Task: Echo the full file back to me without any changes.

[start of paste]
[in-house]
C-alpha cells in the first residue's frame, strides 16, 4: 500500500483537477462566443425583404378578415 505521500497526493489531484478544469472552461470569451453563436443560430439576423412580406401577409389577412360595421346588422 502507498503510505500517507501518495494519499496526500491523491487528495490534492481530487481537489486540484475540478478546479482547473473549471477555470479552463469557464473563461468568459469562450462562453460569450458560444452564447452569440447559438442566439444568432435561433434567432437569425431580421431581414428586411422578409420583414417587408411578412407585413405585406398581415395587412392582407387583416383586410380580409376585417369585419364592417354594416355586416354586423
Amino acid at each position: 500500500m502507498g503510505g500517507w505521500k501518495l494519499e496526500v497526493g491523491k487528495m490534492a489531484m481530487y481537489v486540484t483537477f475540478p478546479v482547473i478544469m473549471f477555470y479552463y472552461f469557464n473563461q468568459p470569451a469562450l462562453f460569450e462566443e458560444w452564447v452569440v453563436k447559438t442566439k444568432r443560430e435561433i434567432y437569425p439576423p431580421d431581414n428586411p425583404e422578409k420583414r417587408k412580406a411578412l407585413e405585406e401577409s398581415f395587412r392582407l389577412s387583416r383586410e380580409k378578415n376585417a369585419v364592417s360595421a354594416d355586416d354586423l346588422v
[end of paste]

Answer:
[in-house]
C-alpha cells in the first residue's frame, strides 16, 4: 500500500483537477462566443425583404378578415 505521500497526493489531484478544469472552461470569451453563436443560430439576423412580406401577409389577412360595421346588422 502507498503510505500517507501518495494519499496526500491523491487528495490534492481530487481537489486540484475540478478546479482547473473549471477555470479552463469557464473563461468568459469562450462562453460569450458560444452564447452569440447559438442566439444568432435561433434567432437569425431580421431581414428586411422578409420583414417587408411578412407585413405585406398581415395587412392582407387583416383586410380580409376585417369585419364592417354594416355586416354586423
Amino acid at each position: 500500500m502507498g503510505g500517507w505521500k501518495l494519499e496526500v497526493g491523491k487528495m490534492a489531484m481530487y481537489v486540484t483537477f475540478p478546479v482547473i478544469m473549471f477555470y479552463y472552461f469557464n473563461q468568459p470569451a469562450l462562453f460569450e462566443e458560444w452564447v452569440v453563436k447559438t442566439k444568432r443560430e435561433i434567432y437569425p439576423p431580421d431581414n428586411p425583404e422578409k420583414r417587408k412580406a411578412l407585413e405585406e401577409s398581415f395587412r392582407l389577412s387583416r383586410e380580409k378578415n376585417a369585419v364592417s360595421a354594416d355586416d354586423l346588422v